NEW YORK (Reuters) - The move to dismantle the Jason scientific panel follows other Trump administration efforts to abolish or delay the work of independent groups that have been a staple of the U.S. government for decades.
U.S. officials say many panels simply add bureaucracy and costs. Opponents of the closures see the change as a move to silence outside criticism in areas of significant public concern.
“This White House has set the tone that science is unimportant if it conflicts with their political positions,” said Linton Brooks, administrator of the National Nuclear Security Administration from 2002 to 2007 and now a senior adviser at the Center for Strategic and International Studies, a Washington think tank.
A Department of Justice panel studying forensic science, for instance, was disbanded in April 2017 within three months of Trump taking office. The panel was unpopular with some prosecutors and tough-on-crime proponents because it highlighted concerns over law enforcement techniques used to prosecute criminals, such as the use of bite marks to identify people and expert analysis of hair follicles and smudged fingerprints. The DOJ said the panel was never intended to be permanent, and that its work is being continued in-house.
A Central Intelligence Agency panel of historians that advises the agency on declassification issues was put on hold this year. That move followed tensions over a new policy members said reduced the amount of material being declassified, said Columbia University professor Robert Jervis, the outgoing chair of the Historical Declassification Advisory Panel for the CIA.
CIA spokeswoman Sara Lichterman said the panel would be reconstituted with new members and begin meeting again later this year. “The CIA is committed to the public release of historical information, and the Historical Review Panel will remain an important and valuable resource,” she said.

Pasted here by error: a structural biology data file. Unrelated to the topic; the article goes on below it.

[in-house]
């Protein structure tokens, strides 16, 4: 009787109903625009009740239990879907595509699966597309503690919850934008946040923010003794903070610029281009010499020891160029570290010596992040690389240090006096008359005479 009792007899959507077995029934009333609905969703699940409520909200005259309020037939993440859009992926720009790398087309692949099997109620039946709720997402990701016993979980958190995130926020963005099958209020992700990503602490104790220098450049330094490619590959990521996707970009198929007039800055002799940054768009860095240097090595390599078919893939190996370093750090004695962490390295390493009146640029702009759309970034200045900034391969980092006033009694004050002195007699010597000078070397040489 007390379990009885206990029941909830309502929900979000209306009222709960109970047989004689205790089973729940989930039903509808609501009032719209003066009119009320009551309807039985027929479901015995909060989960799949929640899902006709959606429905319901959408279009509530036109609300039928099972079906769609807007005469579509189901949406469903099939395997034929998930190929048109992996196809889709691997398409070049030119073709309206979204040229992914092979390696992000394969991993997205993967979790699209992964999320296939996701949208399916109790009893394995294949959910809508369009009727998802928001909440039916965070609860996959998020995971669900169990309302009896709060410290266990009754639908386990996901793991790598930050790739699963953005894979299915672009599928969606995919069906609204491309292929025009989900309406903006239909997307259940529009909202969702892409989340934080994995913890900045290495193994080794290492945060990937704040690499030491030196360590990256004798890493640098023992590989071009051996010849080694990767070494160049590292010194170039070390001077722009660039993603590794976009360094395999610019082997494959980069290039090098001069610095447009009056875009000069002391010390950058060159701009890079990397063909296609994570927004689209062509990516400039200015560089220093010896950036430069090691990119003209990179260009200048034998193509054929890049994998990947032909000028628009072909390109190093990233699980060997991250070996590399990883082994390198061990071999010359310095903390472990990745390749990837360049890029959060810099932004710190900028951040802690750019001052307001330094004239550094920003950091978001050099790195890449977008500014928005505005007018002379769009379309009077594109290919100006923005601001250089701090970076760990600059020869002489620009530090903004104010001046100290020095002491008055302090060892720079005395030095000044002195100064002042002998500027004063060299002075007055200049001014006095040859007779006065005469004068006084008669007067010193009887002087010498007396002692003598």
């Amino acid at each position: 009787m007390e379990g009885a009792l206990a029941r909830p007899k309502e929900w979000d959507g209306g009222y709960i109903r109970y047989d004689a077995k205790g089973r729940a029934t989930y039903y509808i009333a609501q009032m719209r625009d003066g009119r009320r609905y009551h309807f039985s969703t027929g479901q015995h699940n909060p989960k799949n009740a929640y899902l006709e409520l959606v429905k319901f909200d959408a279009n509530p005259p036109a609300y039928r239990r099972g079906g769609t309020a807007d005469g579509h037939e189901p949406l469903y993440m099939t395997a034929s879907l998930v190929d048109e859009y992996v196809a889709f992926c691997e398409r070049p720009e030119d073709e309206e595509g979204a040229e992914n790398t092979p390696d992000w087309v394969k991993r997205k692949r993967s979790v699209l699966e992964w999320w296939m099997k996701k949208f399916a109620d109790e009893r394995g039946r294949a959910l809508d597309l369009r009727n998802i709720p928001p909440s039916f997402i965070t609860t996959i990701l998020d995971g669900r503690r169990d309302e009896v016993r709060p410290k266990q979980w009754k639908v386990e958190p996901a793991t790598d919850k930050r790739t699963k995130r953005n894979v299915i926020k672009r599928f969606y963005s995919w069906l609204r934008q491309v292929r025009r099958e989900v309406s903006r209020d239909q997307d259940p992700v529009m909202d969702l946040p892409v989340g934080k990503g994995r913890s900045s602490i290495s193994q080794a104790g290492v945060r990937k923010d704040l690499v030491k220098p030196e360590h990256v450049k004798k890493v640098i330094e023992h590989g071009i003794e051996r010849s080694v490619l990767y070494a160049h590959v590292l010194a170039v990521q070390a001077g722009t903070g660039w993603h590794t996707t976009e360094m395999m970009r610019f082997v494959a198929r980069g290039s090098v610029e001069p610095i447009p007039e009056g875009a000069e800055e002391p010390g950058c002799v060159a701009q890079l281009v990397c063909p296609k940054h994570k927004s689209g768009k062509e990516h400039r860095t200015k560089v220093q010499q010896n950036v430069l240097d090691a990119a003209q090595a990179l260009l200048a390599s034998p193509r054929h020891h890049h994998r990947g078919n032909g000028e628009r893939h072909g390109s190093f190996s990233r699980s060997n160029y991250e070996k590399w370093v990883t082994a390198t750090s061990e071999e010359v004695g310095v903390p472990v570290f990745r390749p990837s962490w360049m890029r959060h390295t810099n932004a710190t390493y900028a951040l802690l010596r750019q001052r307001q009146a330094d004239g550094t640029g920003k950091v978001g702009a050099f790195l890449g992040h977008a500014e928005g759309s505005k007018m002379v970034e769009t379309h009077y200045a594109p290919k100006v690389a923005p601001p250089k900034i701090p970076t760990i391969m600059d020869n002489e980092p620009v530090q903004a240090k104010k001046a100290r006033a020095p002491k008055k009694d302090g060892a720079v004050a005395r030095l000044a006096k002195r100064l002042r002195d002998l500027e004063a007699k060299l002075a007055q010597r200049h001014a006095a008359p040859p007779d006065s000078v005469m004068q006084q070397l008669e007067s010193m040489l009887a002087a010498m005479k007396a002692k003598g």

Trump aides in the White House Office of Public Liaison ordered a second panel of historians disbanded in 2017, said panel chair Richard Immerman, a Temple University history professor. The administration reversed course after the State Department said the panel had been created by Congressional statute and could not be disbanded by the White House. The group, the State Department Advisory Committee on Historical Diplomatic Documentation, ensures that the official record of U.S. foreign policy is a “thorough, accurate, and reliable documentary record.”
“There was grave concern about the politicization of the committee,” said Immerman.
Members of a State Department panel dealing with nuclear nonproliferation, the Independent Security Advisory Board, were told in 2018 the panel had been suspended, members said. It provides independent insight on arms control, disarmament and international security.
The panel’s charter calls for it to meet four times a year, but it hasn’t met since November 30, 2016. A State Department spokeswoman said the board remains active.
Two Navy committees, the Naval Research Advisory Committee and the Secretary of the Navy Advisory Panel, learned in February they were being disbanded. “This decision is in line with the Defense Department’s goal to improve the utility of advisory committees,” said Joshua Kelsey, a spokesman for Navy Secretary Richard Spencer.
Editing by Ronnie Greene and Jason Szep
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